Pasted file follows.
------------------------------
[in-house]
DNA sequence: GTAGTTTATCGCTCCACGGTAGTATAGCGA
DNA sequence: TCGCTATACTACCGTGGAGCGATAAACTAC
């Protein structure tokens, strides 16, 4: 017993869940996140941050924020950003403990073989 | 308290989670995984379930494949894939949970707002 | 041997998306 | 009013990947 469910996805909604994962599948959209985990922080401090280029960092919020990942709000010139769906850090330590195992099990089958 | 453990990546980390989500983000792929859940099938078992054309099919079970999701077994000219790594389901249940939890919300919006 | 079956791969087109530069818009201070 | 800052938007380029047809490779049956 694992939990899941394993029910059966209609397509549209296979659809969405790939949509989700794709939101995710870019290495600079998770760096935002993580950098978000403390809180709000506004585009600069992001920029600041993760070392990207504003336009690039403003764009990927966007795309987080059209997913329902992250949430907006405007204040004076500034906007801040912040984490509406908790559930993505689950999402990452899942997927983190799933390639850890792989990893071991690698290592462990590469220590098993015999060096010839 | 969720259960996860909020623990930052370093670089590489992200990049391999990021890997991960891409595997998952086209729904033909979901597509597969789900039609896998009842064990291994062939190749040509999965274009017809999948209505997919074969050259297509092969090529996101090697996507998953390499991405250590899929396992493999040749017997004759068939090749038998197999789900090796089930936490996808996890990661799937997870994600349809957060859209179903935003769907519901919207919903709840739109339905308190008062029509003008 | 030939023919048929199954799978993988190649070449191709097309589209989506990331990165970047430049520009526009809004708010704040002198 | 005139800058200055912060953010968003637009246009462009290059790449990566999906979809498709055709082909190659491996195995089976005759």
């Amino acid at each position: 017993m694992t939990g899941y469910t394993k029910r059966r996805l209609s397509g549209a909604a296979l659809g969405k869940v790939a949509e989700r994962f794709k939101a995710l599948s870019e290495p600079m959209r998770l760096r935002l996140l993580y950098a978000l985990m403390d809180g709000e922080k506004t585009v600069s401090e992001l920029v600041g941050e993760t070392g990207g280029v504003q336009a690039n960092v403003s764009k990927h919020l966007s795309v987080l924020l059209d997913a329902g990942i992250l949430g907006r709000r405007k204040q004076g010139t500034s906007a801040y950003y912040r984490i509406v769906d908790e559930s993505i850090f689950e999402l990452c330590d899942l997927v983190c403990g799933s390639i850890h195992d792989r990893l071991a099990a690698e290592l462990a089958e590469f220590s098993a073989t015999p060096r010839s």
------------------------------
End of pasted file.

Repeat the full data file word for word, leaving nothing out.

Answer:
[in-house]
DNA sequence: GTAGTTTATCGCTCCACGGTAGTATAGCGA
DNA sequence: TCGCTATACTACCGTGGAGCGATAAACTAC
């Protein structure tokens, strides 16, 4: 017993869940996140941050924020950003403990073989 | 308290989670995984379930494949894939949970707002 | 041997998306 | 009013990947 469910996805909604994962599948959209985990922080401090280029960092919020990942709000010139769906850090330590195992099990089958 | 453990990546980390989500983000792929859940099938078992054309099919079970999701077994000219790594389901249940939890919300919006 | 079956791969087109530069818009201070 | 800052938007380029047809490779049956 694992939990899941394993029910059966209609397509549209296979659809969405790939949509989700794709939101995710870019290495600079998770760096935002993580950098978000403390809180709000506004585009600069992001920029600041993760070392990207504003336009690039403003764009990927966007795309987080059209997913329902992250949430907006405007204040004076500034906007801040912040984490509406908790559930993505689950999402990452899942997927983190799933390639850890792989990893071991690698290592462990590469220590098993015999060096010839 | 969720259960996860909020623990930052370093670089590489992200990049391999990021890997991960891409595997998952086209729904033909979901597509597969789900039609896998009842064990291994062939190749040509999965274009017809999948209505997919074969050259297509092969090529996101090697996507998953390499991405250590899929396992493999040749017997004759068939090749038998197999789900090796089930936490996808996890990661799937997870994600349809957060859209179903935003769907519901919207919903709840739109339905308190008062029509003008 | 030939023919048929199954799978993988190649070449191709097309589209989506990331990165970047430049520009526009809004708010704040002198 | 005139800058200055912060953010968003637009246009462009290059790449990566999906979809498709055709082909190659491996195995089976005759």
């Amino acid at each position: 017993m694992t939990g899941y469910t394993k029910r059966r996805l209609s397509g549209a909604a296979l659809g969405k869940v790939a949509e989700r994962f794709k939101a995710l599948s870019e290495p600079m959209r998770l760096r935002l996140l993580y950098a978000l985990m403390d809180g709000e922080k506004t585009v600069s401090e992001l920029v600041g941050e993760t070392g990207g280029v504003q336009a690039n960092v403003s764009k990927h919020l966007s795309v987080l924020l059209d997913a329902g990942i992250l949430g907006r709000r405007k204040q004076g010139t500034s906007a801040y950003y912040r984490i509406v769906d908790e559930s993505i850090f689950e999402l990452c330590d899942l997927v983190c403990g799933s390639i850890h195992d792989r990893l071991a099990a690698e290592l462990a089958e590469f220590s098993a073989t015999p060096r010839s």